Finishing her pastry, Florence wiped her hands and dabbed a handkerchief to the corners of her mouth. “The boiler’s gone out on the conveyor again. I had to move Adelaide off it. I know it’s her fault, but I thought she’d learned her lesson last time.”
“I can fix it this morning,” Lionel said. With a grin, he added, “Just don’t let Adelaide near it afterward.”
“You have my word on that,” Florence said, laughing. Taking a final drink of her tea, she stood and brushed at her long yellow skirt. “I guess I better get over there,” she said. She gave Lionel a kiss on the cheek before turning toward the door.
Her brother shuffled along behind her, opening the door and bidding her good day. As she left, he spotted the daily newspaper waiting on his doorstep. “Hoo hoo!” he called as he saw the front page. Bringing the paper inside, he said, “Look here, Cali! We made the front page.”
Cali didn’t move closer, instead adjusting her mechanical eye to see it from a distance. There she was, photographed in black-and-white, proudly seated on her pedestal. Pictured next to her were two less-interesting inventions: a steam-powered engine for a horseless carriage, and a contraption made of magnets that supposedly heated food. They were nothing compared to Cali. Her only regret was the lack of color in the photo.
“Exhibition Center’s finest inventions,” Lionel read aloud. “You made the list, Cali.” Setting the paper aside, he said, “I better get over to the factory before the shift starts. I don’t want them getting behind.” He disappeared into the washroom to make himself presentable. After donning a fresh set of clothes, he put on his hat and headed for the door. “I almost forgot,” he said. Trotting back to the kitchen, he retrieved a small tin. “Dried fish,” he said, placing the tin on Cali’s windowsill. “Now don’t eat it all at once,” he told her. “Save a bit for later. I might be a while fixing that machine.” He stroked Cali’s fur and scratched under her chin before taking his leave.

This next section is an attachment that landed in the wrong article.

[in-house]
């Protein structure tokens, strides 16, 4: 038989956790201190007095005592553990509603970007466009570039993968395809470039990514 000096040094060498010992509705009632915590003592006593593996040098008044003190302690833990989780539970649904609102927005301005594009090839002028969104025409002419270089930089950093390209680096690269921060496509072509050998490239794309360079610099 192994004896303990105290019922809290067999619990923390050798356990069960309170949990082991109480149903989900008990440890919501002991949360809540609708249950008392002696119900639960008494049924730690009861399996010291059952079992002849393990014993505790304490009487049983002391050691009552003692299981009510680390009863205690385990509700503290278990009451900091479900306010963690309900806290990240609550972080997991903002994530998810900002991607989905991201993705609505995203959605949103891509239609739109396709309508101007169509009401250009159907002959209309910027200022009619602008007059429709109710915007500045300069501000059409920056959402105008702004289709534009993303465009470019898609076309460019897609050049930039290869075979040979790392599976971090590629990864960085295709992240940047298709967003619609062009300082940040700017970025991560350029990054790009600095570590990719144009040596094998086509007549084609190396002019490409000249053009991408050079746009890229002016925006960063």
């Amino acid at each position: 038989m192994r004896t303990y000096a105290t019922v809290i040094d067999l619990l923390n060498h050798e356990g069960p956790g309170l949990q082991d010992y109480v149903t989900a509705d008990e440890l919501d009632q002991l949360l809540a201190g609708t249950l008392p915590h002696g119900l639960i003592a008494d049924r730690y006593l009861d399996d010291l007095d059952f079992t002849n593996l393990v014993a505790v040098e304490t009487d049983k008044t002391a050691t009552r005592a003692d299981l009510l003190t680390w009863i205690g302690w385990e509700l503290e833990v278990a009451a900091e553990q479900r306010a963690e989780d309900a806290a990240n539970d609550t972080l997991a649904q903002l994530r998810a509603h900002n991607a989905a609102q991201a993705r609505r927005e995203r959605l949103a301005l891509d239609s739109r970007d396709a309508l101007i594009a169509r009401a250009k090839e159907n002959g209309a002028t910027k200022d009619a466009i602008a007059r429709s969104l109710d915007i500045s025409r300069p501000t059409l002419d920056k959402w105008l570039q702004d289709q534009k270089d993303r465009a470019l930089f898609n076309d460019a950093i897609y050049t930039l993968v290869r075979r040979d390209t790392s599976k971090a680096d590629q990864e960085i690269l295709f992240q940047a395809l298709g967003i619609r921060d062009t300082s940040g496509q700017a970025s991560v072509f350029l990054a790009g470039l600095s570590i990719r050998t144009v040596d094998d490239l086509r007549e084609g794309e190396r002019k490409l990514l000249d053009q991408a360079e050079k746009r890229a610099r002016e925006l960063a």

With a full belly and ego, Cali plopped herself in the sun puddle spilling over her cushion. The warmth overwhelmed her, and her eyelids grew heavy. Before she knew it, she was fast asleep.
* * * * *
“That should do it,” Lionel said as he tightened the last bolt. It had taken nearly three hours of work, but the boiler was working once again, and production could continue.
“That’s wonderful news,” Florence said. She handed him a few coins and two paper bills for his work.
“That’s too much,” he said. When it came to his sister, Lionel had a tendency to undervalue his work.
“It’s the same as I’d pay any other engineer,” she replied. There would be no argument, nor would he try to give back the money. She’d paid a fair wage, and he would accept it, like it or not.